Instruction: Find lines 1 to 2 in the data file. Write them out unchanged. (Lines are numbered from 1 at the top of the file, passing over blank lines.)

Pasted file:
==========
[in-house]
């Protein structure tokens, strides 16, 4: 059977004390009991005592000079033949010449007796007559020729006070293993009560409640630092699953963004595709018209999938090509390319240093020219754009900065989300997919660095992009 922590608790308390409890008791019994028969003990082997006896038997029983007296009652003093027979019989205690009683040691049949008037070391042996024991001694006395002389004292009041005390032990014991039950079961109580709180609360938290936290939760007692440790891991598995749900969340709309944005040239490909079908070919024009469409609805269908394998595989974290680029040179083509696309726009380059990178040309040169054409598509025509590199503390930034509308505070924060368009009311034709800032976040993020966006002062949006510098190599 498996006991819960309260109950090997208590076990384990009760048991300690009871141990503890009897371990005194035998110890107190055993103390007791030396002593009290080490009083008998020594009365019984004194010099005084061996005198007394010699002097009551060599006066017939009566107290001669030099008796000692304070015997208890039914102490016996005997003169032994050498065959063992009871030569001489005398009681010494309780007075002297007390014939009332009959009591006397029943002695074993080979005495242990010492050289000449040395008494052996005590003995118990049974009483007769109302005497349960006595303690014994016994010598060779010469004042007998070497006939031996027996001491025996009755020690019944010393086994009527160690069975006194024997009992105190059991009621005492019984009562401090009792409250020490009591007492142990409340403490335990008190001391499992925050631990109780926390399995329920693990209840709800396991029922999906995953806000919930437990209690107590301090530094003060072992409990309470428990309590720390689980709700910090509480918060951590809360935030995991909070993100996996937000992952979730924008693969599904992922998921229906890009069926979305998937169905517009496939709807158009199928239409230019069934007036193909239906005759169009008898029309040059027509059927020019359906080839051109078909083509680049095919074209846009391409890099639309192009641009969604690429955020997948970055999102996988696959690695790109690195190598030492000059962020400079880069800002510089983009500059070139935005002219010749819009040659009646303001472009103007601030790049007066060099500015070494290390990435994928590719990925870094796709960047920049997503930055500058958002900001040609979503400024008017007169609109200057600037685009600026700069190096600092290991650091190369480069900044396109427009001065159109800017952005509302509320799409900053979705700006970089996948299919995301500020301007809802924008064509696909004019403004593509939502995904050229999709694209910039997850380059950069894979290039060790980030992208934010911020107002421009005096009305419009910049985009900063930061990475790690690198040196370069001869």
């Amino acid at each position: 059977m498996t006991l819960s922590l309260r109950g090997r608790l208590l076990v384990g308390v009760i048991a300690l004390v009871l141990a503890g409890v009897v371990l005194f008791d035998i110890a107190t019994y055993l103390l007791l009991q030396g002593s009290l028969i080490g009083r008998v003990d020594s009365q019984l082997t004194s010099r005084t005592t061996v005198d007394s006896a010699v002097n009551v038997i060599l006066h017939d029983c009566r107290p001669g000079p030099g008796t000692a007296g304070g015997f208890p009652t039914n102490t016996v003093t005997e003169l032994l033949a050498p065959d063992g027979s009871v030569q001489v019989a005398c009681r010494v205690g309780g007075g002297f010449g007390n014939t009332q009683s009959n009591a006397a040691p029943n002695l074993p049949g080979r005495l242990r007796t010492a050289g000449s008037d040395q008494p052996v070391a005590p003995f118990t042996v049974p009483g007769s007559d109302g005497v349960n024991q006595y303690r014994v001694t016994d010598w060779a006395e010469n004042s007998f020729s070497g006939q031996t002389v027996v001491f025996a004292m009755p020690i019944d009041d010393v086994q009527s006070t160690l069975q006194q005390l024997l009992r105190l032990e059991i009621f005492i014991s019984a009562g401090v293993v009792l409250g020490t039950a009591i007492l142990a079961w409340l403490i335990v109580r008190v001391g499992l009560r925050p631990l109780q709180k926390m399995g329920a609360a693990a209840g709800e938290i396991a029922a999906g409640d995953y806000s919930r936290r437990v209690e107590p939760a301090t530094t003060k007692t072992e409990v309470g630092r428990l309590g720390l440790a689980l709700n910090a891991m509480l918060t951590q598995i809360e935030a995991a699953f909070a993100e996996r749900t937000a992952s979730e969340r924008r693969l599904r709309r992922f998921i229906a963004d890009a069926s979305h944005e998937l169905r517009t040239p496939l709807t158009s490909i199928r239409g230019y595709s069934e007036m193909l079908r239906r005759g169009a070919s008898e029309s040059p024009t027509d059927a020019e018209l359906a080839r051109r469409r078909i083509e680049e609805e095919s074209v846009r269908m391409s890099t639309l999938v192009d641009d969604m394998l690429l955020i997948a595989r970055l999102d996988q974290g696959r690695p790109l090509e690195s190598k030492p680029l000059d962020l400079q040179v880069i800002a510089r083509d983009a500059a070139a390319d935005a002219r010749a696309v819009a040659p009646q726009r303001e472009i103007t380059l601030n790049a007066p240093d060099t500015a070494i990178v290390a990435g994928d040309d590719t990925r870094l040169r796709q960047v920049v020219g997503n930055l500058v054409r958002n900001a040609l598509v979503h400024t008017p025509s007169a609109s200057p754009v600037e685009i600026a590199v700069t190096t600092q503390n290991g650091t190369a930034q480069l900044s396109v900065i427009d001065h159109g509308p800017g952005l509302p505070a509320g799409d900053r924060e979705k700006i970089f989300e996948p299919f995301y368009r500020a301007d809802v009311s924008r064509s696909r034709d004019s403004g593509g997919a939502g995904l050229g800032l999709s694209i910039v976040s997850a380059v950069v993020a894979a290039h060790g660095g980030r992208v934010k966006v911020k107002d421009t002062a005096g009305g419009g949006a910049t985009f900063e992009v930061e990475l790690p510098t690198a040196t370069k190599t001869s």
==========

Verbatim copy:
[in-house]
């Protein structure tokens, strides 16, 4: 059977004390009991005592000079033949010449007796007559020729006070293993009560409640630092699953963004595709018209999938090509390319240093020219754009900065989300997919660095992009 922590608790308390409890008791019994028969003990082997006896038997029983007296009652003093027979019989205690009683040691049949008037070391042996024991001694006395002389004292009041005390032990014991039950079961109580709180609360938290936290939760007692440790891991598995749900969340709309944005040239490909079908070919024009469409609805269908394998595989974290680029040179083509696309726009380059990178040309040169054409598509025509590199503390930034509308505070924060368009009311034709800032976040993020966006002062949006510098190599 498996006991819960309260109950090997208590076990384990009760048991300690009871141990503890009897371990005194035998110890107190055993103390007791030396002593009290080490009083008998020594009365019984004194010099005084061996005198007394010699002097009551060599006066017939009566107290001669030099008796000692304070015997208890039914102490016996005997003169032994050498065959063992009871030569001489005398009681010494309780007075002297007390014939009332009959009591006397029943002695074993080979005495242990010492050289000449040395008494052996005590003995118990049974009483007769109302005497349960006595303690014994016994010598060779010469004042007998070497006939031996027996001491025996009755020690019944010393086994009527160690069975006194024997009992105190059991009621005492019984009562401090009792409250020490009591007492142990409340403490335990008190001391499992925050631990109780926390399995329920693990209840709800396991029922999906995953806000919930437990209690107590301090530094003060072992409990309470428990309590720390689980709700910090509480918060951590809360935030995991909070993100996996937000992952979730924008693969599904992922998921229906890009069926979305998937169905517009496939709807158009199928239409230019069934007036193909239906005759169009008898029309040059027509059927020019359906080839051109078909083509680049095919074209846009391409890099639309192009641009969604690429955020997948970055999102996988696959690695790109690195190598030492000059962020400079880069800002510089983009500059070139935005002219010749819009040659009646303001472009103007601030790049007066060099500015070494290390990435994928590719990925870094796709960047920049997503930055500058958002900001040609979503400024008017007169609109200057600037685009600026700069190096600092290991650091190369480069900044396109427009001065159109800017952005509302509320799409900053979705700006970089996948299919995301500020301007809802924008064509696909004019403004593509939502995904050229999709694209910039997850380059950069894979290039060790980030992208934010911020107002421009005096009305419009910049985009900063930061990475790690690198040196370069001869």